This traditional gender-based division of labor obscures the contribution of women, when in reality they do more work than men. A survey in Yunnan province has shown that although women spend 50 minutes less than men at workplaces, they do almost three hours of housework a day, nearly two times more than men. Though women spend a lot of time and energy on humdrum, repetitive, non-creative but essential work, their contribution is hardly measured in terms of economic and social benefits. Worse, stuck in housework, women find it difficult to maintain their social competitiveness and often find difficulty in securing jobs.

No wonder, since the 1960s the international community has turned its attention to evaluating housework done by women. Some feminists argue that housework should be included in a country's GDP to recognize women's contribution to development.

Earlier this year, Zhang Xiaomei, a member of the National Committee of the Chinese People's Political Consultative Conference, said men should pay their wives a salary for housework. Although her proposal was not approved, it forced people to think seriously about the value of housework and review the traditional division of labor.

The draft article, however, does not consider the negative effects of gender-based division of labor. Such a sexual stereotype has plagued family and social life for long.

In rural areas, men have the final say in family matters, and all essential family assets such as house, car and even bank deposits, are registered under men's names, and women are forced to play the role of only mother and wife, and farm worker.

Their labor, though substantial, hardly gets recognition. Without good education, they have to rely heavily on their husbands. In case of divorce, a woman is driven out of her husband's life, home and family, and finds herself an alien even in her parents' home. No wonder, the new interpretation of the Marriage Law has aroused concern among women.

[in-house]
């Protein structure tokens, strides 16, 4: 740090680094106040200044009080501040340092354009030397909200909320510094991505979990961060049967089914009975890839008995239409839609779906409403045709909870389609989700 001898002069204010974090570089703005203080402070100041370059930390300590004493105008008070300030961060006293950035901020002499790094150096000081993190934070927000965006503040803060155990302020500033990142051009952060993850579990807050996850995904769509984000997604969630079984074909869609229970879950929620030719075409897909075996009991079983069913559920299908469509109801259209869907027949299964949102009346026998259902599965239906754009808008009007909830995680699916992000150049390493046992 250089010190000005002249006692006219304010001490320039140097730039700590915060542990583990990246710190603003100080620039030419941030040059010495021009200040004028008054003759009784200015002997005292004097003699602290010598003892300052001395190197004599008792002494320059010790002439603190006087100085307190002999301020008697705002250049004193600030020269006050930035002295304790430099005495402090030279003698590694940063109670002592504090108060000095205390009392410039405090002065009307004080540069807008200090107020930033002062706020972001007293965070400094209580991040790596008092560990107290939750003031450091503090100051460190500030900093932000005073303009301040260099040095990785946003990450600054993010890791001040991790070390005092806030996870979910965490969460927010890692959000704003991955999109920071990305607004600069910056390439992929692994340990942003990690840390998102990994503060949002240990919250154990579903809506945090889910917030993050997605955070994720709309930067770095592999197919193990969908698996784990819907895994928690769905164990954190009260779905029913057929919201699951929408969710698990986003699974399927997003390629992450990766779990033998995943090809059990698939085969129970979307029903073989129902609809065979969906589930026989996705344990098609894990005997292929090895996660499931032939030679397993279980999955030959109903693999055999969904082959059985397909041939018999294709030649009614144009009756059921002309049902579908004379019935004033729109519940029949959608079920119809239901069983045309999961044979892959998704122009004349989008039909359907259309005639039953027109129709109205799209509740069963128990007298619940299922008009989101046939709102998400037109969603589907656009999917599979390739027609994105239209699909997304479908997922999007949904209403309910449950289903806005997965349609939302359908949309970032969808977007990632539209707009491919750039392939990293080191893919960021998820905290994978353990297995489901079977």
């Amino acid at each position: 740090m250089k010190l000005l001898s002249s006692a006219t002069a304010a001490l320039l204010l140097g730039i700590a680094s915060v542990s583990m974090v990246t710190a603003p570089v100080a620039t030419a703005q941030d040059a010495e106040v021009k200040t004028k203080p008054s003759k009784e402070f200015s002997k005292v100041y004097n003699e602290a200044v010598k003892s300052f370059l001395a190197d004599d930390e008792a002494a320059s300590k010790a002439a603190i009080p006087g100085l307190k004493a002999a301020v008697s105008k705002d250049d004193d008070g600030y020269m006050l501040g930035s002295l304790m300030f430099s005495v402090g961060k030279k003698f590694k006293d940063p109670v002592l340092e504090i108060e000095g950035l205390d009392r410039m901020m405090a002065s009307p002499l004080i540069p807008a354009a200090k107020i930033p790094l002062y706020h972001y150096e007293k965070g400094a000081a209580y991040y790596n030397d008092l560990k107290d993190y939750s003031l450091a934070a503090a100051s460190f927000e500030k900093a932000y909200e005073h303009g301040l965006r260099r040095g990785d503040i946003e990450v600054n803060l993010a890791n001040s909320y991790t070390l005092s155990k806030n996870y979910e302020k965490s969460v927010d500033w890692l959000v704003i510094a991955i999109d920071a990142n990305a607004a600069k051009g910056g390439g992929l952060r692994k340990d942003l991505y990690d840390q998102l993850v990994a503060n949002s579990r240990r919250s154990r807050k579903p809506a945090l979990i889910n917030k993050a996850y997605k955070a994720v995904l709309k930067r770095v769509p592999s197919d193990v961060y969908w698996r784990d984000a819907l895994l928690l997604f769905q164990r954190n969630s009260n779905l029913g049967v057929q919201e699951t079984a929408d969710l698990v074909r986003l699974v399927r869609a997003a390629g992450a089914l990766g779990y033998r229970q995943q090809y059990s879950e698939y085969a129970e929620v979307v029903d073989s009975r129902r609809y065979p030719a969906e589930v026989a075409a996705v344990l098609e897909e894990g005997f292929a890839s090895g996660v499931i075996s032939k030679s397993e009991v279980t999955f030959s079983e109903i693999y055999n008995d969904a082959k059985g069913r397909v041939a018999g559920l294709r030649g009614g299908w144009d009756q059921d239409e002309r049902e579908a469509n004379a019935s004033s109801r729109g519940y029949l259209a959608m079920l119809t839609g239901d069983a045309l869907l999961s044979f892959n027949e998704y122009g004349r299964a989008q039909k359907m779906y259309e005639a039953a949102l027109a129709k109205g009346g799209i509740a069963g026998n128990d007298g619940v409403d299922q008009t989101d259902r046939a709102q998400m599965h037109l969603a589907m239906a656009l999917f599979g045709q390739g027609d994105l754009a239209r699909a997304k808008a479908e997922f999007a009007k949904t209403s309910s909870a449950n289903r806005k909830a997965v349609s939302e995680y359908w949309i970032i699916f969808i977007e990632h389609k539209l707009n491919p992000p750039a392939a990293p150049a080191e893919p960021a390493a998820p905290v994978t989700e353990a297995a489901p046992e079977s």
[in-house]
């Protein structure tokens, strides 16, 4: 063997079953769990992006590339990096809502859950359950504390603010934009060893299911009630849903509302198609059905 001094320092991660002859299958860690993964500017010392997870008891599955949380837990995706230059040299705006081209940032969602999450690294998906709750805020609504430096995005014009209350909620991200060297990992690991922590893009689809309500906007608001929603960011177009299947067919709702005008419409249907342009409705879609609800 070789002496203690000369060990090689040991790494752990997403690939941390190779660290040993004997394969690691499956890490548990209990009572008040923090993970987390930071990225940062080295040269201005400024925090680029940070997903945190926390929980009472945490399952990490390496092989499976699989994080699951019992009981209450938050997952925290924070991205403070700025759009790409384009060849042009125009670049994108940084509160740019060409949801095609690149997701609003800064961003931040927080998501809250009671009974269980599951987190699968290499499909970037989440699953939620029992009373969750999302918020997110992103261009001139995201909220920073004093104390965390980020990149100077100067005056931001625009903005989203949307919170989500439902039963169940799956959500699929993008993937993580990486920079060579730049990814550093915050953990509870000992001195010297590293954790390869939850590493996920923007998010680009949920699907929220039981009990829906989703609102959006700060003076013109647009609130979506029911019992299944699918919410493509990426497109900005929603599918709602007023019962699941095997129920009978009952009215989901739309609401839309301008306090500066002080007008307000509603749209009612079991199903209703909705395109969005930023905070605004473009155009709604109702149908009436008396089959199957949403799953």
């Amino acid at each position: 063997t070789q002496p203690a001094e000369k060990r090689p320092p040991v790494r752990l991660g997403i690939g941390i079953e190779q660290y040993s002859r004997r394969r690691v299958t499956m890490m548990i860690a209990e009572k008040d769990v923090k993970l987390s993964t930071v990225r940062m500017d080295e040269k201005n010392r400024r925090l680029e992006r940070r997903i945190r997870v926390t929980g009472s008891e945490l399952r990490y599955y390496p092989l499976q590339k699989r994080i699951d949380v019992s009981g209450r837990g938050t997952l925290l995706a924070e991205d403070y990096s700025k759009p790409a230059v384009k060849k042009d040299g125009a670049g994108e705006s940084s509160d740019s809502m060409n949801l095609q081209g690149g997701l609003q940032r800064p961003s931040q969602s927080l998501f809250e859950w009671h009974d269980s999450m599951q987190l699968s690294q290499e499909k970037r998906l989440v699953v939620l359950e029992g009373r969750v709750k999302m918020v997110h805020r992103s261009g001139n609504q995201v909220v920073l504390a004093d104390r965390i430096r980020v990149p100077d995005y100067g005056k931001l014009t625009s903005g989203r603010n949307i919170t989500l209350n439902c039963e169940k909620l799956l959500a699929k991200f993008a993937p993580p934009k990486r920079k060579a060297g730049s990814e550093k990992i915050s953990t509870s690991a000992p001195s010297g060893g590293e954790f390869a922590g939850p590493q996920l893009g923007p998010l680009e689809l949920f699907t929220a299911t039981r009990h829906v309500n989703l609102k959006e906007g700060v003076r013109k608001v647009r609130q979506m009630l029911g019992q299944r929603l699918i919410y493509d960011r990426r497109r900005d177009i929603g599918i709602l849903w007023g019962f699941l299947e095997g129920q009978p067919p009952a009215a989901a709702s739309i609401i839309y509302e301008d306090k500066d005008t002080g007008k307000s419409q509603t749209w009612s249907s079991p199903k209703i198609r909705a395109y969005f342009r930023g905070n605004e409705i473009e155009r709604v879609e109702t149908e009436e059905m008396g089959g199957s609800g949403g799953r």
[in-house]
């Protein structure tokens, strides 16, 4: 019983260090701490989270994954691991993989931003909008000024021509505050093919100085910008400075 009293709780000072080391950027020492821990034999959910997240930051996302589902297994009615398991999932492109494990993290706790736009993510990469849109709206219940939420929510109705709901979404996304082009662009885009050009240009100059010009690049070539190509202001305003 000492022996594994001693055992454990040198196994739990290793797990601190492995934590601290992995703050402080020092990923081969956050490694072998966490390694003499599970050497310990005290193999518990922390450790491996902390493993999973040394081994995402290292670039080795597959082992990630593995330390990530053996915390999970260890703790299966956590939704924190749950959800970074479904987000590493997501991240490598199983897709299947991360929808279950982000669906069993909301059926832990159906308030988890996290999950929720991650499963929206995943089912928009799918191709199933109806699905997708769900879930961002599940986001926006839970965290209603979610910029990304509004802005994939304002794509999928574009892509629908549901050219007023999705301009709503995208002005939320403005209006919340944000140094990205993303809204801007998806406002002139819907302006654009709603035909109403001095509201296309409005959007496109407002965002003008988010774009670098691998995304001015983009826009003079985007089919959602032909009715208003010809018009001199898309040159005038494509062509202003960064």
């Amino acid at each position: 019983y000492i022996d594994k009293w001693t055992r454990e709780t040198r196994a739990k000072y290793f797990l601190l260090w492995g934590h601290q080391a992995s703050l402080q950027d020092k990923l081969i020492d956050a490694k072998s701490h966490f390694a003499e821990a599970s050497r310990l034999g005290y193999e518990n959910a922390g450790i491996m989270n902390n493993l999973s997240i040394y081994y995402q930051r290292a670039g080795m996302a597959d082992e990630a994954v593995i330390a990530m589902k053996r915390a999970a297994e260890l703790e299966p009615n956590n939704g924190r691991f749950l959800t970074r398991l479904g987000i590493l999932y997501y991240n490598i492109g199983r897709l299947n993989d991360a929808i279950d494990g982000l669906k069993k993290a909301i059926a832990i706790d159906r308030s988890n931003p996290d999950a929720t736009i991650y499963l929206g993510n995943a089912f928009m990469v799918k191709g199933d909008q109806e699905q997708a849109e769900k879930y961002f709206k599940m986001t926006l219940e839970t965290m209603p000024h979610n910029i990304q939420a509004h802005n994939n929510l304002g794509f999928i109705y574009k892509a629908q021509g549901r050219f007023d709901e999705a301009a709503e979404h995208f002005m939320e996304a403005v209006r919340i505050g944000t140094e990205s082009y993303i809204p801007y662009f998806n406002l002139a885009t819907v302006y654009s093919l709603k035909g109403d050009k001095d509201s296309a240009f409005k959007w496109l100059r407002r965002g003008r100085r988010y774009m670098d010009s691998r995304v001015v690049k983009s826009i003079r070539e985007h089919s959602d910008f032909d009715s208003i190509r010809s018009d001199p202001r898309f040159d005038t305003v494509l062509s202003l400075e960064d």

Today, many women help their husbands financially to repay bank loans. And though the new interpretation makes room for women to get compensation based on the proportion of loan they pay and the rise in the price of real estate, the truth is that they lose the initiative in the fight for property and are forced to wait for compensation, and take with them only depreciated "dowry".

A divorce after years of marriage can be damaging for women. Years spent on childcare and housework leave women distraught, and disadvantaged in terms of youth and age, and they find it difficult to remarry. In contrast, men have a far greater chance of furthering their careers, and the new interpretation gives them exclusive ownership of real estate, which has been rising continuously in value.

Hence, gender equality advocated by law is less concrete. The absence of gender perspective makes the new judicial interpretation disadvantageous to women, especially those at the grassroots.

It's time legislators realized that society, culture, and law and its enforcement favor men. As seen in many cases, the traditional gender bias can be misleading and thus affect rulings. If the controversial articles are passed, women's property rights will be impaired, and they will find it harder to fight discrimination in real life.

The author is a professor of women's studies at China Women's University.